How a divided Congress could unite around tech

Imagine a different outcome where several options mixing self-regulation by companies like Facebook and informed regulation by federal and state governments were analyzed, debated and prepared for a vote. Imagine, too, that such bipartisan insight came directly from a body under congressional control, rather than lobbying firms, advocacy groups and think tanks, which often peddle tendentious recommendations.

It shouldn’t require a huge stretch of imagination because the Congressional Office of Technology Assessment, which helped members understand the scientific and technological dimensions of policy options, was a reality in Washington for decades.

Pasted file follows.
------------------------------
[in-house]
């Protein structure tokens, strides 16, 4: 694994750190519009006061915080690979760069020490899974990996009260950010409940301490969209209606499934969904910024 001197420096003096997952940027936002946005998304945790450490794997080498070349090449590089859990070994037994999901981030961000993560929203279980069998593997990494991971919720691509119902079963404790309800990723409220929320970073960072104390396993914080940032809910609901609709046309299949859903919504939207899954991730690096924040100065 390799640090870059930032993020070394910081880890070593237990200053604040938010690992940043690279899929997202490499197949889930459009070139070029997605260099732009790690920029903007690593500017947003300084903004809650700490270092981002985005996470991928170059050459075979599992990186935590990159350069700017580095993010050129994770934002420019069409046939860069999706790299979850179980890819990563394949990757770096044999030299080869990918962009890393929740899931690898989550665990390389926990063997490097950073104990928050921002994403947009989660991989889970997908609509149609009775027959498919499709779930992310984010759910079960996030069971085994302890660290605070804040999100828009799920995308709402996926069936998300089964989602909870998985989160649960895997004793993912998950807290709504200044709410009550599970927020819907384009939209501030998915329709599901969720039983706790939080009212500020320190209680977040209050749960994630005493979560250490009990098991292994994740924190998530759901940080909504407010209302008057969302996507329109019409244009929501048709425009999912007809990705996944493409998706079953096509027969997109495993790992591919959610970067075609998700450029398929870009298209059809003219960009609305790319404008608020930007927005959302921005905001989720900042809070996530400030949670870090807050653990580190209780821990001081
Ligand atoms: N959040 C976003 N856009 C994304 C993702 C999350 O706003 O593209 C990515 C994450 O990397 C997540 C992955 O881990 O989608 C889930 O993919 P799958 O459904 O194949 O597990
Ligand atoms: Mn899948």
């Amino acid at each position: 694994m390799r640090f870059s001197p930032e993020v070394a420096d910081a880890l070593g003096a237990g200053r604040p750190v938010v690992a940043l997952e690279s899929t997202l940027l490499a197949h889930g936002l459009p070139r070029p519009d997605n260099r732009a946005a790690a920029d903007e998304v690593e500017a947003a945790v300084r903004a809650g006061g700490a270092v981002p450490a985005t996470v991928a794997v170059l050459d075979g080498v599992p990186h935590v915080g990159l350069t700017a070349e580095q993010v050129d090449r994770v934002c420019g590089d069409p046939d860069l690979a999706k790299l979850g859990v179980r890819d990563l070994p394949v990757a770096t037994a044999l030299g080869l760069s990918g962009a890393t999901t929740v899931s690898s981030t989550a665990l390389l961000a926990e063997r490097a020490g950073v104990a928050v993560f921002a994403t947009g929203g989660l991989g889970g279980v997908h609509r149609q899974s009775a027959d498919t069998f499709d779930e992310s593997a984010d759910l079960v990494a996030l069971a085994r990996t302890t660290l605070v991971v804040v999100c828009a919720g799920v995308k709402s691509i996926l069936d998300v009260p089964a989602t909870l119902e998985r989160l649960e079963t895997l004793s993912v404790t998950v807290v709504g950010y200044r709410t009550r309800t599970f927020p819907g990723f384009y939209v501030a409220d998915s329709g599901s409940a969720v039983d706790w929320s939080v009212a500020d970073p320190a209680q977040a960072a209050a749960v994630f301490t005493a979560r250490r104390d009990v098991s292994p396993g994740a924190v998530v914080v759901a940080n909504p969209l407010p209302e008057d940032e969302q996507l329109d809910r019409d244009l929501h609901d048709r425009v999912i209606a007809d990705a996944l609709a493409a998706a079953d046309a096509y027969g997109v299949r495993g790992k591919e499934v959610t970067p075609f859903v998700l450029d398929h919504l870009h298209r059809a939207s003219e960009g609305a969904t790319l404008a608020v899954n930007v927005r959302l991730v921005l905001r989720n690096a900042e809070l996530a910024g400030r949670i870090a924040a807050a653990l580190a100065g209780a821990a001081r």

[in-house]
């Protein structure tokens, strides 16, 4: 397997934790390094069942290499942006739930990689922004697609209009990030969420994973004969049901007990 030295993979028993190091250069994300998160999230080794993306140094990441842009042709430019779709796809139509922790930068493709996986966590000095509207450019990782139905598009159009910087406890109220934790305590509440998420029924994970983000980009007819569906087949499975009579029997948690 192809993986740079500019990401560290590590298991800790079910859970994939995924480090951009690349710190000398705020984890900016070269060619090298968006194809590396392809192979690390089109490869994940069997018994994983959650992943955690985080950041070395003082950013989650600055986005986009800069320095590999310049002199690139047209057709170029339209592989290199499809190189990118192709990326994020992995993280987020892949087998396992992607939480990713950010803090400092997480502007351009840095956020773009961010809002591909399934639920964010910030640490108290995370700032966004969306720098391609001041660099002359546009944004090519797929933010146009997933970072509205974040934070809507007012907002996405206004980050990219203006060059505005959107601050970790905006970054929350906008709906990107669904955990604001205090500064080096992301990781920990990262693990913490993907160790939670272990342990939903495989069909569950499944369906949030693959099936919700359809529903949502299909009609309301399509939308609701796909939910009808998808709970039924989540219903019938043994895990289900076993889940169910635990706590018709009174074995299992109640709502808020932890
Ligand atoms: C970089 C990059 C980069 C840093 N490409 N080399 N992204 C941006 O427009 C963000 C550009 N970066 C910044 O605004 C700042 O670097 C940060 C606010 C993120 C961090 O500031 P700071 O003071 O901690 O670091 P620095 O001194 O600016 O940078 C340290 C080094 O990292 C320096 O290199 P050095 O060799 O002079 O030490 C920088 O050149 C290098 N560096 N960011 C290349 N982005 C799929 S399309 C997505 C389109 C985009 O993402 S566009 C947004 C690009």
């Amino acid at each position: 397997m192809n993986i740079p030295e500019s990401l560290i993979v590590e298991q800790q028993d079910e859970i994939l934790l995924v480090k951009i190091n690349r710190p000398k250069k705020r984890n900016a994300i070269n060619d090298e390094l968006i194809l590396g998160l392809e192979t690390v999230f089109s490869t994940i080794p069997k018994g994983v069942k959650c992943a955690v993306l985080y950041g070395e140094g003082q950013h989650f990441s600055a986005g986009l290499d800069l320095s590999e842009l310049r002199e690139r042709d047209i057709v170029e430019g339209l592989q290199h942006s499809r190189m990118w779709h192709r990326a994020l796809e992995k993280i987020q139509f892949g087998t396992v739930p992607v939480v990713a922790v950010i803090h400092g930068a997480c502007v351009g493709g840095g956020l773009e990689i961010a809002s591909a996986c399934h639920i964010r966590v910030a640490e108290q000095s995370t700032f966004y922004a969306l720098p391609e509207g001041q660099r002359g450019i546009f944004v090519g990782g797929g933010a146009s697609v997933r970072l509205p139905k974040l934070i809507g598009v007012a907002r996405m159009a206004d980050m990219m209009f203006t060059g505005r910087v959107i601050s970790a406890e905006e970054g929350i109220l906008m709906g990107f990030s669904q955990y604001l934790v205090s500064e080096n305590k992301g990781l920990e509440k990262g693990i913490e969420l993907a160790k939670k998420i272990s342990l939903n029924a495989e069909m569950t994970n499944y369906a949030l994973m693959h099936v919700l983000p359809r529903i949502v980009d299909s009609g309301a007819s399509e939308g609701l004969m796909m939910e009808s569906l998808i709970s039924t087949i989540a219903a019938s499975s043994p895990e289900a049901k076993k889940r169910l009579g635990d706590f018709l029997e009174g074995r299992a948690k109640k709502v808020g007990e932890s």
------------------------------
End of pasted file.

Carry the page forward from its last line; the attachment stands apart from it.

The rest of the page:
I know, because it’s where I had my first sample of public service. In 1980, I was a physicist doing postdoctoral research. I had no policy background or experience, but senior nuclear physicists of the Manhattan Project era asked me to go to Washington for one year to offer OTA technical analysis on a burning issue of the time: how to keep the Soviets from tracking and destroying the new American MX 10-warhead intercontinental ballistic missile.